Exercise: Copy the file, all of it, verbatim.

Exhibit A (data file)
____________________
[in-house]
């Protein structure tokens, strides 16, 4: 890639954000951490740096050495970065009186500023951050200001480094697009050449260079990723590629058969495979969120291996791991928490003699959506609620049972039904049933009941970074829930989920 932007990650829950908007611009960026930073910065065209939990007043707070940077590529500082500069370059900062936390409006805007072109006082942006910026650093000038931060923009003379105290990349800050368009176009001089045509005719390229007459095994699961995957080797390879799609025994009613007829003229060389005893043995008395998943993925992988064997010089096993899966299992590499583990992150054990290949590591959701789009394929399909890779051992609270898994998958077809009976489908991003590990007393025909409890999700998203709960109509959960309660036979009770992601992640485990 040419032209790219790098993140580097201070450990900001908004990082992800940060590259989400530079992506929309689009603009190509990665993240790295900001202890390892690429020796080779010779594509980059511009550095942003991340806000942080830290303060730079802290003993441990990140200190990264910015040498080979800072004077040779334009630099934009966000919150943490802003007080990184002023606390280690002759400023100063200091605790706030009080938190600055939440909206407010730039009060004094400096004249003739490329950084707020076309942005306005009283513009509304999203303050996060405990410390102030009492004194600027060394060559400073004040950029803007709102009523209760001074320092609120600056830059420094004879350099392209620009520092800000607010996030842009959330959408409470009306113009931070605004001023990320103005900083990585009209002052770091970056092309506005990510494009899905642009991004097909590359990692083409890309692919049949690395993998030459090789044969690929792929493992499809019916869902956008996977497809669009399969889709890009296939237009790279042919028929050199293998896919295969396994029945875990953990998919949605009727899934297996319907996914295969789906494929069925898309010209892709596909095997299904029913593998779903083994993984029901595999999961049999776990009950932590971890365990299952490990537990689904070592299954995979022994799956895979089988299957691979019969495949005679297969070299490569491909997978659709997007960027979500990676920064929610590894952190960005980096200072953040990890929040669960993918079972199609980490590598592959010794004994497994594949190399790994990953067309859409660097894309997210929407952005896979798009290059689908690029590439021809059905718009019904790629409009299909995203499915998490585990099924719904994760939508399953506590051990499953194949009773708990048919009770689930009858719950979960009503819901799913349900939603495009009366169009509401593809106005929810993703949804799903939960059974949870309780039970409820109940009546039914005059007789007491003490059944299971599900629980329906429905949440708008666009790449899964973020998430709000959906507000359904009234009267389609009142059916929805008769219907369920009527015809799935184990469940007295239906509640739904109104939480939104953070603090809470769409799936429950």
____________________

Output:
[in-house]
């Protein structure tokens, strides 16, 4: 890639954000951490740096050495970065009186500023951050200001480094697009050449260079990723590629058969495979969120291996791991928490003699959506609620049972039904049933009941970074829930989920 932007990650829950908007611009960026930073910065065209939990007043707070940077590529500082500069370059900062936390409006805007072109006082942006910026650093000038931060923009003379105290990349800050368009176009001089045509005719390229007459095994699961995957080797390879799609025994009613007829003229060389005893043995008395998943993925992988064997010089096993899966299992590499583990992150054990290949590591959701789009394929399909890779051992609270898994998958077809009976489908991003590990007393025909409890999700998203709960109509959960309660036979009770992601992640485990 040419032209790219790098993140580097201070450990900001908004990082992800940060590259989400530079992506929309689009603009190509990665993240790295900001202890390892690429020796080779010779594509980059511009550095942003991340806000942080830290303060730079802290003993441990990140200190990264910015040498080979800072004077040779334009630099934009966000919150943490802003007080990184002023606390280690002759400023100063200091605790706030009080938190600055939440909206407010730039009060004094400096004249003739490329950084707020076309942005306005009283513009509304999203303050996060405990410390102030009492004194600027060394060559400073004040950029803007709102009523209760001074320092609120600056830059420094004879350099392209620009520092800000607010996030842009959330959408409470009306113009931070605004001023990320103005900083990585009209002052770091970056092309506005990510494009899905642009991004097909590359990692083409890309692919049949690395993998030459090789044969690929792929493992499809019916869902956008996977497809669009399969889709890009296939237009790279042919028929050199293998896919295969396994029945875990953990998919949605009727899934297996319907996914295969789906494929069925898309010209892709596909095997299904029913593998779903083994993984029901595999999961049999776990009950932590971890365990299952490990537990689904070592299954995979022994799956895979089988299957691979019969495949005679297969070299490569491909997978659709997007960027979500990676920064929610590894952190960005980096200072953040990890929040669960993918079972199609980490590598592959010794004994497994594949190399790994990953067309859409660097894309997210929407952005896979798009290059689908690029590439021809059905718009019904790629409009299909995203499915998490585990099924719904994760939508399953506590051990499953194949009773708990048919009770689930009858719950979960009503819901799913349900939603495009009366169009509401593809106005929810993703949804799903939960059974949870309780039970409820109940009546039914005059007789007491003490059944299971599900629980329906429905949440708008666009790449899964973020998430709000959906507000359904009234009267389609009142059916929805008769219907369920009527015809799935184990469940007295239906509640739904109104939480939104953070603090809470769409799936429950």